There’s something else about this study that really rings true for me – and that’s the fact that systemic diseases like heart disease and cancer can be caused by bugs that come from the mouth because of the inflammation they cause.

Of course, the word ‘inflammation’ has been a hot-button topic in the integrative medical world for a long time – and, much to my delight, it’s quickly building up steam to become a major player in the eyes of the conventional medical community.

Among the studies that discuss the ‘translocation theory’ of these gum infections, however, there’s still some disagreement.

Some theorise that the gum infection in the mouth is the cause of the inflammation… and that inflammation reverberates through the whole body like a fire that starts in the attic and then goes downstairs and ruins the entire house.

The flip side of this theory is that the infection itself travels to an organ and takes up shop there, where it causes such ‘heat’ that it ‘burns’ the tissue. Over time, the cancer develops because the tissue is injured.

Honestly, I am not sure if I care which of these is true, because as an integrative doctor, I’ve found that treating ALL of these issues – inflammation, gum health, and chronic infections – can kill many birds with one stone.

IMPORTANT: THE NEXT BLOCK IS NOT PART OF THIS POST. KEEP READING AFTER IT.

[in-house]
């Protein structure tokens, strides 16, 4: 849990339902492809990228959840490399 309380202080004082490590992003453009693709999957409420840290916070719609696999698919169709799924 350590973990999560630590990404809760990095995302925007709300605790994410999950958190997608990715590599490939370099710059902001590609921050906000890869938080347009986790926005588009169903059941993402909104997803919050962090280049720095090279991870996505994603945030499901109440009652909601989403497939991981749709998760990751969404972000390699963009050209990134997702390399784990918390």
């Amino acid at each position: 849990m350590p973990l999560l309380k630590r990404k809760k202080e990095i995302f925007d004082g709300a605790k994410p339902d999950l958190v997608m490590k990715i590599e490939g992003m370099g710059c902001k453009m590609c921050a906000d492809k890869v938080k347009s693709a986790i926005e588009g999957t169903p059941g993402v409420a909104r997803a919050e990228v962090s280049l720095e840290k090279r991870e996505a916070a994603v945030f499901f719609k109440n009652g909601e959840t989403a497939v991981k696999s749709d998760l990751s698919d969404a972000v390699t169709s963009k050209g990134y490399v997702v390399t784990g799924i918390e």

The 5 pillars of integrative dentistry

I’ve learned the importance of the mouth and dental health after working with dentists who specialise in whole-body dentistry.

Now, just as I’m an integrative medical doctor who’s gone to medical school and gotten special training to look at the body differently than my conventional colleagues, there are also dentists who have gone to dental school and also gotten special training in holistic and integrative dentistry.

There are a few names for dentists such as this, but most of the time we refer to them as ‘integrative dentists’. And they look at the mouth TOTALLY differently than your regular dentists do.

Instead of just preventing cavities and ensuring you’ve got a pretty smile, they focus on the following 5 major issues that are crucial to your OVERALL health: Gum health is crucial.